Governments, businesses and environmentalists are coming together to help raise awareness of the declining health of the world’s oceans for World Oceans Day 2014, which takes place on Sunday.
Home to well over half of all species currently in existence, the Earth’s oceans cover 70% of its surface and hold 97% of its water. And yet, just 2.8% are currently protected, with overfishing depleting fish stocks to levels so low that as much as 85% can now be classed as overexploited.
Hundreds of events are set to take place across the globe to raise awareness of the problem. Organisers are encouraging people to take small steps, including eliminating junk mail to reduce marine debris, obtaining a renewable energy credit to help combat ocean acidification and generally spreading the word about sustainable seafood.
World Oceans Day co-ordinator Alyssa Isakower said, “In addition to events in dozens of countries, we invite everyone to take ocean conservation personally by making a commitment and then sharing a selfie for the sea. We can each do something to help protect our ocean.”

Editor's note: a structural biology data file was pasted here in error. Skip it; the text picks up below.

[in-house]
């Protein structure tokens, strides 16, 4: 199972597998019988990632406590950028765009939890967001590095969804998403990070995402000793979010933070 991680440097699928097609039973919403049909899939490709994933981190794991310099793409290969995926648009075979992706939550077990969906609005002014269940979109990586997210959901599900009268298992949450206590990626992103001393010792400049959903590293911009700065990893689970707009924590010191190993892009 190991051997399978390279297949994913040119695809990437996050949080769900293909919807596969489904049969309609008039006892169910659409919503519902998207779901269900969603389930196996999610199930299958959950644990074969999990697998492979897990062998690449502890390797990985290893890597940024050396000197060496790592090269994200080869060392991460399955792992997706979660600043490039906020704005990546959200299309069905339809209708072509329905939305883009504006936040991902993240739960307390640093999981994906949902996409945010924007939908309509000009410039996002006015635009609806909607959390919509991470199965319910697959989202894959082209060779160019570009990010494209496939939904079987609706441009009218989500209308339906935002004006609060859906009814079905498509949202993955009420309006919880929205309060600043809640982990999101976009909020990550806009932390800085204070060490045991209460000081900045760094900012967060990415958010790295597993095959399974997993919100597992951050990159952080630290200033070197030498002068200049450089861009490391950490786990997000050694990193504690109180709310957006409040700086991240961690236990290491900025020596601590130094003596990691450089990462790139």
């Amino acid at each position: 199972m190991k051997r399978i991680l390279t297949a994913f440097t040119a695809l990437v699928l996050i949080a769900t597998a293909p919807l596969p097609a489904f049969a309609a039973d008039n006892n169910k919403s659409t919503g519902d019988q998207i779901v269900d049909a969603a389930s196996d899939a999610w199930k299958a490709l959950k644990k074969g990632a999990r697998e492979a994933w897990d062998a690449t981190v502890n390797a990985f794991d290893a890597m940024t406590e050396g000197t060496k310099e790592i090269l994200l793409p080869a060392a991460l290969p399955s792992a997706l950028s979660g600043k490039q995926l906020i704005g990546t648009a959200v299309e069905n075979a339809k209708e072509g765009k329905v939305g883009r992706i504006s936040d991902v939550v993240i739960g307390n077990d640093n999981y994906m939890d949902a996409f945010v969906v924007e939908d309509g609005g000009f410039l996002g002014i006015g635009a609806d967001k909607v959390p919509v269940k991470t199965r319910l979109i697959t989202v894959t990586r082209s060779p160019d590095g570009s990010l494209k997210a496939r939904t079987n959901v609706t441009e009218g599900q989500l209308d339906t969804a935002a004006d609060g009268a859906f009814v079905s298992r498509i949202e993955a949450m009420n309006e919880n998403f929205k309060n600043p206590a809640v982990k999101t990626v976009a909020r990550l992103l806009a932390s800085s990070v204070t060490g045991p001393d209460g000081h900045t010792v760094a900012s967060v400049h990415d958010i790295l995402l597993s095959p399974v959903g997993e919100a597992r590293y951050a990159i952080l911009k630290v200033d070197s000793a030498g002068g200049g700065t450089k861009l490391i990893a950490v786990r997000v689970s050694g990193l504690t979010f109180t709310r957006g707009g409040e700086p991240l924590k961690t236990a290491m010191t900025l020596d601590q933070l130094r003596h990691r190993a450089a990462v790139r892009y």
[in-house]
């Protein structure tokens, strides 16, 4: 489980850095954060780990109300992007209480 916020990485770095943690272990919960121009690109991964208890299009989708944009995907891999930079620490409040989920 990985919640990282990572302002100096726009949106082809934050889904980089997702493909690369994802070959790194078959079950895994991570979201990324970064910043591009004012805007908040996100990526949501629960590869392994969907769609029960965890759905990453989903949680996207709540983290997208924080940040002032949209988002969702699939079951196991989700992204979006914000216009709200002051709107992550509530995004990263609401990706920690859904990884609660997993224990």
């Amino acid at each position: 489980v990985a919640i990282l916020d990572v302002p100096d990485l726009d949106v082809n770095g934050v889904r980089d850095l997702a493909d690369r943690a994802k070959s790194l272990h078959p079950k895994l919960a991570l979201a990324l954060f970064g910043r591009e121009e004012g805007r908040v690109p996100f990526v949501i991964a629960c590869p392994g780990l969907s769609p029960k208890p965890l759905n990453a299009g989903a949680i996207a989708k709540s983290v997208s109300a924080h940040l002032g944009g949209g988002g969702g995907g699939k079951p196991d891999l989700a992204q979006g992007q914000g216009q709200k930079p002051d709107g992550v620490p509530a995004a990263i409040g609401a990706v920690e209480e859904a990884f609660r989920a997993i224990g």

US secretary of state John Kerry called in February for a massive expansion of the world’s marine reserves, urging governments to work together to protect our oceans. He said the ocean crisis “doesn’t know borders. It’s trans-boundary”.
In an open letter to Kerry on World Oceans Day, Greenpeace USA senior oceans campaigner Phil Kline urged him to back up his words with concrete action to protect the oceans.
Elsewhere, a poll by web domain provider dotBlue found over half (58%) of people in the UK are worried about swimming or bathing in the sea because of pollution fears. A similar figure – 56% – said they had seen someone drop litter in the sea in the past.
Nearly three-quarters of respondents (73%) agreed that more could be done to raise awareness of the oceans crisis and the best measures to protect them.
Photo: Oktaviani Marvikasari via freeimages
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